Chester County played large role in now almost forgotten War of 1812
By Gene Pisasale, Special to The Times
Much attention has been given to the upcoming 150th anniversaries of two major Civil War events- the Battle of Gettysburg on July 1st– 3rd and Lincoln’s Gettysburg Address on November 19th. Yet one major struggle 200 years ago passed almost forgotten into the history books. Sparked by acts of piracy committed against American ships stripped of their cargoes and in many cases their sailors, forced into servitude in the British Navy, the conflict was brewing for many years. After vociferous debate in Congress and more than 6,000 U.S. citizens were unlawfully taken from domestic vessels, on June 18th President James Madison signed the paperwork. The War of 1812 had begun.
America was woefully unprepared to wage a second war against Great Britain. As England purchased 80% of our cotton and 50% of all other exports, many businessmen were strongly opposed to the move. The U.S. Army was in its infancy, relying largely on state and local militias. Our Navy was not much better- facing a foe whose fleet was 65 times its size. Madison often quoted Benjamin Franklin, saying: “The War of Revolution is won, but the War for Independence is yet to be fought.” The country would soon be immersed in an overwhelming maelstrom, combat raging from the Great Lakes to New Orleans and the open seas. Chester County was removed from much of the action. Although no battles were fought near Philadelphia, local patriots were ready to fight if the conflict came.
Futhey and Cope’s ‘History of Chester County, Pennsylvania’ lists correspondence with Pennsylvania Governor Simon Snyder from citizens who participated in the conflict. One of these letters was from James Ralston, a Captain in the Cavalry from Chester County.
“Although we deprecate war, with all its train of concomitant evils, yet we, as a troop or band of brothers, are ready to stand forth in the defense of our country’s rights…”
at the intersection of Route 10 and Route 340, an aging graveyard commemorates the heroes of this war, bronze sculptures standing tall near their graves.
After the British burned the White House and much of Washington, D.C., Governor Snyder issued a proclamation for militia to muster in “…the counties of Philadelphia, Bucks, Montgomery, Delaware, Chester, Lancaster…” Five thousand of the troops were scheduled to rendezvous at York, Pa. A temporary settlement named after a Revolutionary War General called ‘Camp Bloomfield’ was built for them near Kennett Square. The Advance Light Brigade formed there under the command of General Thomas Cadwalader, later ordered by Bloomfield to reassemble at Marcus Hook.
Several local officers served, including Major Generals Cromwell Pearce, James Steel and Brigadier Generals William Harris and John W. Cunningham. These men would march to protect the city of Baltimore, whose stronghold- Fort McHenry- would be attacked by the British in September 1814. The Fort’s commander- Lt. Colonel George Armistead- had ordered 320,000 rounds of ammunition to defend the bastion. Much of the gunpowder came from an upstart company named Du Pont based along the Brandywine near Wilmington, Delaware. The attack on Fort McHenry inspired a young lawyer named Francis Scott Key to write a poem that aroused a nation and became our National Anthem.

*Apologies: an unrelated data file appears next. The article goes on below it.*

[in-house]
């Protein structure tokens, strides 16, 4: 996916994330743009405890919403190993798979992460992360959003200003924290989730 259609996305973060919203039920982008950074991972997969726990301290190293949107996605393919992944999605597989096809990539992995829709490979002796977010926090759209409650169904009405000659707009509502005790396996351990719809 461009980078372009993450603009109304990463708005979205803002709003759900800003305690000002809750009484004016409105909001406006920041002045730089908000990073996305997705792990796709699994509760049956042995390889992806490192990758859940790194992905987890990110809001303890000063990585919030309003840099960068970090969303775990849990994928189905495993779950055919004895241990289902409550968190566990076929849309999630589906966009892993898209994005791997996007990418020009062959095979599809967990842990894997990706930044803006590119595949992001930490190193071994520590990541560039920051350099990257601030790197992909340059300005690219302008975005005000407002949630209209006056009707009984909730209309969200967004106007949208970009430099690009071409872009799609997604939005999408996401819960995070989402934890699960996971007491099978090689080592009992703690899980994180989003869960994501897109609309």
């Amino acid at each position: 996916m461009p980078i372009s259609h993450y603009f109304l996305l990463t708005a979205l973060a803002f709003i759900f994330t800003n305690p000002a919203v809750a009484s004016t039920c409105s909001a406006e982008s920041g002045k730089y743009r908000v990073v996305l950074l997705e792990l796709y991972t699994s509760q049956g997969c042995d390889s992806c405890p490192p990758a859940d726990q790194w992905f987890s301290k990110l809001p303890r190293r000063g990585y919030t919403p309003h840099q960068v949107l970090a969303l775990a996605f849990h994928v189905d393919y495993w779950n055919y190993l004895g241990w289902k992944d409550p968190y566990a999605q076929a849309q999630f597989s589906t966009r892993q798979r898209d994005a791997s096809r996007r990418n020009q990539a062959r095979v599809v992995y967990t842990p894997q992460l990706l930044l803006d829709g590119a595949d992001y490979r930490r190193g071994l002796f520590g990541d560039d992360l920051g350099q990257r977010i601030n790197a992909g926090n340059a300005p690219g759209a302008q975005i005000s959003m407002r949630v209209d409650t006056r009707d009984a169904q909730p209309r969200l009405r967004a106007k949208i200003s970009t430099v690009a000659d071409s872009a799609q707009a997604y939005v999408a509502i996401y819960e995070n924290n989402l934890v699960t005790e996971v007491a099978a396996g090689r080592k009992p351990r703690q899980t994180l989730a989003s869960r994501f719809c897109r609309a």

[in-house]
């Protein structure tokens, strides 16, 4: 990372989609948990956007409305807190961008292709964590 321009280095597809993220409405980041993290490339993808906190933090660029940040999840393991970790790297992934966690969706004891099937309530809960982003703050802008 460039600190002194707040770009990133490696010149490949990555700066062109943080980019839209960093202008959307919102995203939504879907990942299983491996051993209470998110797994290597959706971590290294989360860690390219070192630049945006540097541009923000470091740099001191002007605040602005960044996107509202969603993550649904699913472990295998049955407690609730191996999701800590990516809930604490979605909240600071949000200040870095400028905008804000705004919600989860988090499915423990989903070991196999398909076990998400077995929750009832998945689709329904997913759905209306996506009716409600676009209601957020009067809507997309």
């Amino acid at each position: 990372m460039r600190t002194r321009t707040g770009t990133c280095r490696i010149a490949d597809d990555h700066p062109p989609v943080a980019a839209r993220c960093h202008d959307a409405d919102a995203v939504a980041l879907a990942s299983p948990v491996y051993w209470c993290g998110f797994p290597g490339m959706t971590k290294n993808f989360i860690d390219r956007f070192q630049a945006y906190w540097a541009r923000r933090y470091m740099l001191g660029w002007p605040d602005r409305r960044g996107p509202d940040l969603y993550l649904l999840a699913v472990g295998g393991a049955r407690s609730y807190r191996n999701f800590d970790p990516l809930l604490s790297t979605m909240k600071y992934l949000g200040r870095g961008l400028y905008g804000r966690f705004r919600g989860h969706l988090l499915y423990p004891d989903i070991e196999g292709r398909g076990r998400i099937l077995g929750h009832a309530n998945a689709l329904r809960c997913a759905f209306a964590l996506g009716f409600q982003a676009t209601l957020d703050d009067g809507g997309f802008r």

Shoppers at The Country Butcher on Walnut Street in Kennett Square may not notice the large boulder which sits nearby on an island amidst roaring traffic. The stone holds a plaque that reads “On the hill north of this marker the State Fencibles of Philadelphia camped in the Summer of 1814 en route to the defense of Baltimore during the War of 1812.” In the cemetery of Old St. John’s Church in Compass, Pa. two weathered bronze markers erected by the National Society of the U.S. Daughters of the War of 1812 stand alongside gravestones whose epitaphs disappeared long ago. Their proclamation is modest: “In Honor of Service in the War of 1812”. A star sits prominently in the center of each one, still visible despite two centuries of rain, sleet and snow.
Mary Armistead- daughter of the commander at Fort McHenry- married John Bradford and lived in West Chester, Pa. While writing his revealing study of the war ‘The Pictorial Field-Book of the War of 1812’, author Benson J. Lossing met with Mrs. Armistead. She presented him with an etching of her famous father, which made it into the book along with hundreds of other detailed illustrations. Thus, a descendant of the man who defended the Star-Spangled Banner helped later generations to know its story.
If you’re shopping at The Country Butcher, before you drive away, walk over to the plaque, flowers sitting alongside to honor these men.
To the northwest at the intersection of Route 10 and Route 340, an aging graveyard commemorates the heroes of this war, bronze sculptures standing tall near their graves. The best way to appreciate our Veterans is to never forget them and the importance of what they did long ago… for the blessings of liberty we enjoy today.
Gene Pisasale is an author based in Kennett Square whose books and lecture series focus on historical topics. His latest work is “The Forgotten Star”, an historical novel of the War of 1812 and true-life mysteries surrounding an American icon- the Star-Spangled Banner. Gene will be presenting his new lecture “The War of 1812- The Conflict That Forged A Nation” at the Bayard Taylor Library, 216 East State Street in downtown Kennett Square on Saturday March 23rd at 2 p.m. The event is free and open to the public. For more information, call the Library at 610-444-2702. His website is www.GenePisasale.com; Gene can be reached at Gene@GenePisasale.com.